Thinking inside the box (shared)

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"In the beginning there was RPM, and it was good." Certainly, Linux packaging has solved many of the problems involved in shipping software, from creation to consumption and maintenance. As software development and deployment have evolved, however, new pain points have cropped up that have not been solved by traditional packaging tools.

Are containers the answer? They may be able to solve many of the current problems, but they also introduce a new set of issues and ignore important lessons from the evolution of distribution-level packaging.

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Thinking inside the box (shared)

  1. 1. THINKING INSIDE THE BOX Can Containers Solve the Package Problem? Joe Brockmeier Senior Evangelist, Linux Containers 2 November 2016
  2. 2. 2
  3. 3. 3 A Brief History of Packaging The Problems We Face Mistakes We’re Making (Again) Some Solutions WHAT WE’LL COVER A complete treatise on software packaging in 45 minutes or less…
  4. 4. 4 THE PROBLEM We need to be able to move software from development to test to production. It needs to be distributed over insecure networks. Operators need to be able to manage the software, developers need to be able to deliver with minimal friction.
  5. 5. 5 We had the source, and found that it was good. ● Worked on a variety of systems (maybe) ● You did your own configuration. ● Was appropriate for speed of development circa 1990-1997. The Early Days... ./configure; make; make install
  6. 6. 6 UNIX make ‘77 GNU make ‘88 A Brief (and incomplete) History of Packaging* From `make install` to Docker (and beyond) * not to scale... Linux released ‘91 dpkg ‘94 RPM ‘97 ‘98 APT YUM ‘03 ? ‘17 OVF ‘08 Docker ‘13 Kubernetes ‘14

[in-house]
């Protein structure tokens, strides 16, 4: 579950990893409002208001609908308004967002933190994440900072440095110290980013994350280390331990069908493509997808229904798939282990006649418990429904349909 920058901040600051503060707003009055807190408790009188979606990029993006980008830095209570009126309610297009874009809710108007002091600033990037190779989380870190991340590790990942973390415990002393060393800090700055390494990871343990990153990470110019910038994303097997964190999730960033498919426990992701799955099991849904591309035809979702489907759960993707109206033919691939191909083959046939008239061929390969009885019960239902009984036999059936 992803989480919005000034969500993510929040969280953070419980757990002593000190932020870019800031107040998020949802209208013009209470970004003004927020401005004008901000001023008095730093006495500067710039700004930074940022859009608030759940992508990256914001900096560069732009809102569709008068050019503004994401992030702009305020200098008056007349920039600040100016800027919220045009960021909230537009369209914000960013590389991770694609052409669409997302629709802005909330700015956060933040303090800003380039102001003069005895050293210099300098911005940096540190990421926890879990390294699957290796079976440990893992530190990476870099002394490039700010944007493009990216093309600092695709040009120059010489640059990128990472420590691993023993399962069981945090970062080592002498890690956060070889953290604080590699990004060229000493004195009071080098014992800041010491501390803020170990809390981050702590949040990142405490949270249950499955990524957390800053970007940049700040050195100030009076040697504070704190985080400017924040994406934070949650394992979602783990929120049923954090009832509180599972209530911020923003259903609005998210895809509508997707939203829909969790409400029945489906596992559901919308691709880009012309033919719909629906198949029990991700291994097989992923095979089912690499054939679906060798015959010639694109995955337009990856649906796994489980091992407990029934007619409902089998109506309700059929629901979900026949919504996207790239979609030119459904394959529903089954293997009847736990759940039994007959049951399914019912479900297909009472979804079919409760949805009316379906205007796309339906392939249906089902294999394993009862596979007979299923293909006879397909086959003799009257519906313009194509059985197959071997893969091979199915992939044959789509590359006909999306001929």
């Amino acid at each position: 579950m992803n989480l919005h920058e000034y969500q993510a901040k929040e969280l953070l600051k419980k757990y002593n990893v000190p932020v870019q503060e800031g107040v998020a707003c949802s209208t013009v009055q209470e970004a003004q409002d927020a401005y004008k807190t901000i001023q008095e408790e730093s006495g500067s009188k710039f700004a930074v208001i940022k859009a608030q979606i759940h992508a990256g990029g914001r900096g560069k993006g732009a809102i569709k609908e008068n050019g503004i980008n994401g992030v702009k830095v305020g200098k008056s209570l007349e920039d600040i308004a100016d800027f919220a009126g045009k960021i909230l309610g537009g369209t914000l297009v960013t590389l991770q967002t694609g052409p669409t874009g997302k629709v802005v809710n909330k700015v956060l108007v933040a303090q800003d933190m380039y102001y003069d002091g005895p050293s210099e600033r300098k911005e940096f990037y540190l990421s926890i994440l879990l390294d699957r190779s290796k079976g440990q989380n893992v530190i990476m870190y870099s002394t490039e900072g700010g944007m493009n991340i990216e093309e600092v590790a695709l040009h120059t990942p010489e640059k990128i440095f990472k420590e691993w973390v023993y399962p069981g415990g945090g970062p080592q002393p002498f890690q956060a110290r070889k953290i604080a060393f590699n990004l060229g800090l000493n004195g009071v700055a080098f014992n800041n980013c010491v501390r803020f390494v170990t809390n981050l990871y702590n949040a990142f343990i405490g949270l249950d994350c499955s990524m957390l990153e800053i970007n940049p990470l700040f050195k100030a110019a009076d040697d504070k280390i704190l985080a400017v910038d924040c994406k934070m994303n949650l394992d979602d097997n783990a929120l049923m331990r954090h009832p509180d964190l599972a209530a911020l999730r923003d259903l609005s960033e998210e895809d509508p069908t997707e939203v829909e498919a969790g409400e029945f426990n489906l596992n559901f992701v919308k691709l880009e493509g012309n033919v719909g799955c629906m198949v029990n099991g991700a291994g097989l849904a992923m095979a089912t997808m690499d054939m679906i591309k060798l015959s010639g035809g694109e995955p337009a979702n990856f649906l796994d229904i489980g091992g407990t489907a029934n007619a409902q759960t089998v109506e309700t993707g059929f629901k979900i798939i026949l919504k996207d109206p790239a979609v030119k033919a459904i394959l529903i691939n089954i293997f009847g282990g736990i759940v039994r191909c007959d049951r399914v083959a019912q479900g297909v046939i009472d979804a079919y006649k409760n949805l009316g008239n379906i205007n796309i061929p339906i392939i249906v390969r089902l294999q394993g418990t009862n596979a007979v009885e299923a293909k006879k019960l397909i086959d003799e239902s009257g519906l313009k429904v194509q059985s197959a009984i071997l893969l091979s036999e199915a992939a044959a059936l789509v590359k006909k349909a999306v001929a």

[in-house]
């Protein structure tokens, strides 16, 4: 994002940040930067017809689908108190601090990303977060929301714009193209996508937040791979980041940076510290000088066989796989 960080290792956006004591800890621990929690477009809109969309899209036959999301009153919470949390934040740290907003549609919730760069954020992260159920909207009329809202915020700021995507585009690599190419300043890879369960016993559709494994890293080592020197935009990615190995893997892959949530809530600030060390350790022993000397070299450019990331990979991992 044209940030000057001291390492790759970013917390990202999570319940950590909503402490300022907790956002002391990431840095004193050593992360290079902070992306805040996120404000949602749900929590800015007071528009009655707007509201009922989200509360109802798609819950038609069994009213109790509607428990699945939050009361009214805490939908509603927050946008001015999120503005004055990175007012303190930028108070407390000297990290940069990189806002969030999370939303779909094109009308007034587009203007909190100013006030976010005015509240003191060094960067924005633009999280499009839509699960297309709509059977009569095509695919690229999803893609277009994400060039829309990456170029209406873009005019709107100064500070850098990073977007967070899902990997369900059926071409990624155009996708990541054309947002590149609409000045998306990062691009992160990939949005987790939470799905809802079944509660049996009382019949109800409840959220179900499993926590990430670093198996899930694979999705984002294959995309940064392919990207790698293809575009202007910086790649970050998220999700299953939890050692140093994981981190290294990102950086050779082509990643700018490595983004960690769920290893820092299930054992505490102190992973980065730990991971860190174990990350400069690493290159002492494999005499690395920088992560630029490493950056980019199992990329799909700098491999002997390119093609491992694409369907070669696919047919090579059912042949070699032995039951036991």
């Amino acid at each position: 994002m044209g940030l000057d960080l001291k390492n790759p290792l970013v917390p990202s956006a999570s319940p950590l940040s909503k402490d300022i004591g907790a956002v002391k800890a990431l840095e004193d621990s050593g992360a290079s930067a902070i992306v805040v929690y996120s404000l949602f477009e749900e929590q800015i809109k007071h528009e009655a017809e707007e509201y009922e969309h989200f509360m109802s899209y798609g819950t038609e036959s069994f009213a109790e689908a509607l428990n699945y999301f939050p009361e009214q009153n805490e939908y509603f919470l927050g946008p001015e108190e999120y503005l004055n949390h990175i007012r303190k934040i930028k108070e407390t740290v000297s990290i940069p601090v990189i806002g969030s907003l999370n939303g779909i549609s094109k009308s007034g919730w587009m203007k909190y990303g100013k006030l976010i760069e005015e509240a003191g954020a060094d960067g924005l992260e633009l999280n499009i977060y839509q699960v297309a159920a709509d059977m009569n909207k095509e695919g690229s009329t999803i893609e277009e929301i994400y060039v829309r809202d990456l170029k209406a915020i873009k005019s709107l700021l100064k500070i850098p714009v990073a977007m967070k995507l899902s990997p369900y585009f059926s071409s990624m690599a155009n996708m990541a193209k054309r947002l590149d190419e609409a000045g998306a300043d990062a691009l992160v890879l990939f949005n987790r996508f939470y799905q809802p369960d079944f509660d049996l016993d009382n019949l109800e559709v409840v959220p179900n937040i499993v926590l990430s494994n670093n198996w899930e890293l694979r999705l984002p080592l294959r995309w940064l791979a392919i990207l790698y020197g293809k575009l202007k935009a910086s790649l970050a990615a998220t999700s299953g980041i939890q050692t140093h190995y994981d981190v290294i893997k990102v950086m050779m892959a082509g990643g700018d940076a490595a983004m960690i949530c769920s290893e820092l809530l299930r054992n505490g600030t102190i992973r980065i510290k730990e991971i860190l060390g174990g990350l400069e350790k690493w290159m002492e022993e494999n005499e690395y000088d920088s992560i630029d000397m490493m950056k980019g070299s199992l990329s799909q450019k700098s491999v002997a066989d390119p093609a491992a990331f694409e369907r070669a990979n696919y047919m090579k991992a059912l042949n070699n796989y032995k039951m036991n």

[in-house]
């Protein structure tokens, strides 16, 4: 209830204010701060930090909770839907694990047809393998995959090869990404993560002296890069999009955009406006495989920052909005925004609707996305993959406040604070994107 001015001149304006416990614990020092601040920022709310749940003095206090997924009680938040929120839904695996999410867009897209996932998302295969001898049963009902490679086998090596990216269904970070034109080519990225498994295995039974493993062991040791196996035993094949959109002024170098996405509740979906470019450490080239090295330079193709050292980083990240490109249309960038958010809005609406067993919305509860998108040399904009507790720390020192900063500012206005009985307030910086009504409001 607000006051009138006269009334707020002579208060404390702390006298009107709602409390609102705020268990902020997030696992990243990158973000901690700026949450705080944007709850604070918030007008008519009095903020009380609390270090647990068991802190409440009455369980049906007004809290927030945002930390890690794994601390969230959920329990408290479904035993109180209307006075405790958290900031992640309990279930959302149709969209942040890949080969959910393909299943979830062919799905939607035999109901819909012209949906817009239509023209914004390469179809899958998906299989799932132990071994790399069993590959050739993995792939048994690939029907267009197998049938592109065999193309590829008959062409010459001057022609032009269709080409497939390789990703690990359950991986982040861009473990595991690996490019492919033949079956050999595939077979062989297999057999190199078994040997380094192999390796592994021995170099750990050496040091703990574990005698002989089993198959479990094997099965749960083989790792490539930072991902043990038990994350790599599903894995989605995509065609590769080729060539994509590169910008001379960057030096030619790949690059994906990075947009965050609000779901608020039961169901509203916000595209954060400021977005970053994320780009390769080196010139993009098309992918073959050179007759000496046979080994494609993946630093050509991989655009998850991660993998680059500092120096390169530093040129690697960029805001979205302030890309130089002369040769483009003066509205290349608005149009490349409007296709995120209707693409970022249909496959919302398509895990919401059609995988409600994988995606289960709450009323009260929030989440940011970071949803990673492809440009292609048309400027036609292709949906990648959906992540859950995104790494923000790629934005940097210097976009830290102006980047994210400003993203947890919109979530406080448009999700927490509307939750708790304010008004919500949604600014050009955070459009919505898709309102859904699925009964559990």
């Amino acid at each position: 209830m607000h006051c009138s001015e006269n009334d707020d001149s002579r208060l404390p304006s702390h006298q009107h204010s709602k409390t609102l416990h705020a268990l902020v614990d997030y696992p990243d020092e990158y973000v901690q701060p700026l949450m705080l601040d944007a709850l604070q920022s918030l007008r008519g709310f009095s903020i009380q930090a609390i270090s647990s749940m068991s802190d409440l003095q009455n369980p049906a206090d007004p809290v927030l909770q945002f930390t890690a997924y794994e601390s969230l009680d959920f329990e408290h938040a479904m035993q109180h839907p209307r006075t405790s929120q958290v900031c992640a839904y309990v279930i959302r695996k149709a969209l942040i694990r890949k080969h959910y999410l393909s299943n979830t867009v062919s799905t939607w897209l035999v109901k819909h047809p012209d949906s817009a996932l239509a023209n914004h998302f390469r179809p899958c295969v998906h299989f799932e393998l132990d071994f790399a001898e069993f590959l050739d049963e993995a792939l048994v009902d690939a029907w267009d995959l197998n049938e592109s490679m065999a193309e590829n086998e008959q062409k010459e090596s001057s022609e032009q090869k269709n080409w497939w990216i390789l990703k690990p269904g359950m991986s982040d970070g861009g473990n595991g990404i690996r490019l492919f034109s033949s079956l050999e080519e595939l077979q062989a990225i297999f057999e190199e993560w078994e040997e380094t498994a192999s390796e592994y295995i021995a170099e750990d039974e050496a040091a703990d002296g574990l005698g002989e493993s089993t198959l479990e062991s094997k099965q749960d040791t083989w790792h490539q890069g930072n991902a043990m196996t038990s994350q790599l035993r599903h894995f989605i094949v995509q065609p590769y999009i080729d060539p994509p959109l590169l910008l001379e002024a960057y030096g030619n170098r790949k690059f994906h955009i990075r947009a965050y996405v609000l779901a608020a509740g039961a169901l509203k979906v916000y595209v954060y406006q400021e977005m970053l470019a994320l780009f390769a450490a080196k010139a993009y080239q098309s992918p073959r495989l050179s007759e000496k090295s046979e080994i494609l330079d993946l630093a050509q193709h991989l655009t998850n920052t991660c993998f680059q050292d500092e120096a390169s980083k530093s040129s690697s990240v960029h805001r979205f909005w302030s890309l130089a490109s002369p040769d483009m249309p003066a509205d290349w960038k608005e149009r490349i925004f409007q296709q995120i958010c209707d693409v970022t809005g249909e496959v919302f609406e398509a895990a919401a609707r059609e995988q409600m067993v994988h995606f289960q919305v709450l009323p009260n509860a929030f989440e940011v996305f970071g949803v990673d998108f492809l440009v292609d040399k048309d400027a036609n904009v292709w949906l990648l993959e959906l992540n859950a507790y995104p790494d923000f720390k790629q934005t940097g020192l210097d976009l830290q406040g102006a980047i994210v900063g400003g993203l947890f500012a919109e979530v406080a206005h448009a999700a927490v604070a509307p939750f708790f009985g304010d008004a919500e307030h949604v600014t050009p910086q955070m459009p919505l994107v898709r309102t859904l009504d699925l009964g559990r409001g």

7. 7. 7 UNIX make ‘77 GNU make ‘88 Rise of the Package Manager No More ‘make install’ * not to scale... Linux released ‘91 dpkg ‘94 RPM ‘97 ‘98 APT YUM ‘03 ? ‘17 OVF ‘08 Docker ‘13 Kubernetes ‘14
  8. 8. 8 UNIX make ‘77 GNU make ‘88 Evolution of Package Management From `make install` to Docker (and beyond) * not to scale... Linux released ‘91 dpkg ‘94 RPM ‘97 ‘98 APT YUM ‘03 ? ‘17 OVF ‘08 Docker ‘13 Kubernetes ‘14
  9. 9. 9 This was great, briefly, but.... ● Upstream speed + distribution speed rarely matched ● Developers wanted newer releases of $language or $library than in the distribution ● You can never package everything ● Upstreams didn’t like decisions made by distributions… ● Packaging guidelines not widely loved Linux Distributions as the Center of Gravity To be relevant, you had to be packaged
  10. 10. 10 FRAGMENTATION Should I use dpkg, or RPM? Package for Red Hat, or SUSE, or Debian, or Ubuntu, or…? COMPLICATED Packaging guidelines tend to be complicated. Developers do not love creating RPMs and Debian packages. PACKAGING APPLICATIONS IS HARD It’s easy to package WordPress. It’s hard to get it into a usable state from RPM or dpkg. Packaging Headaches Not quite there yet….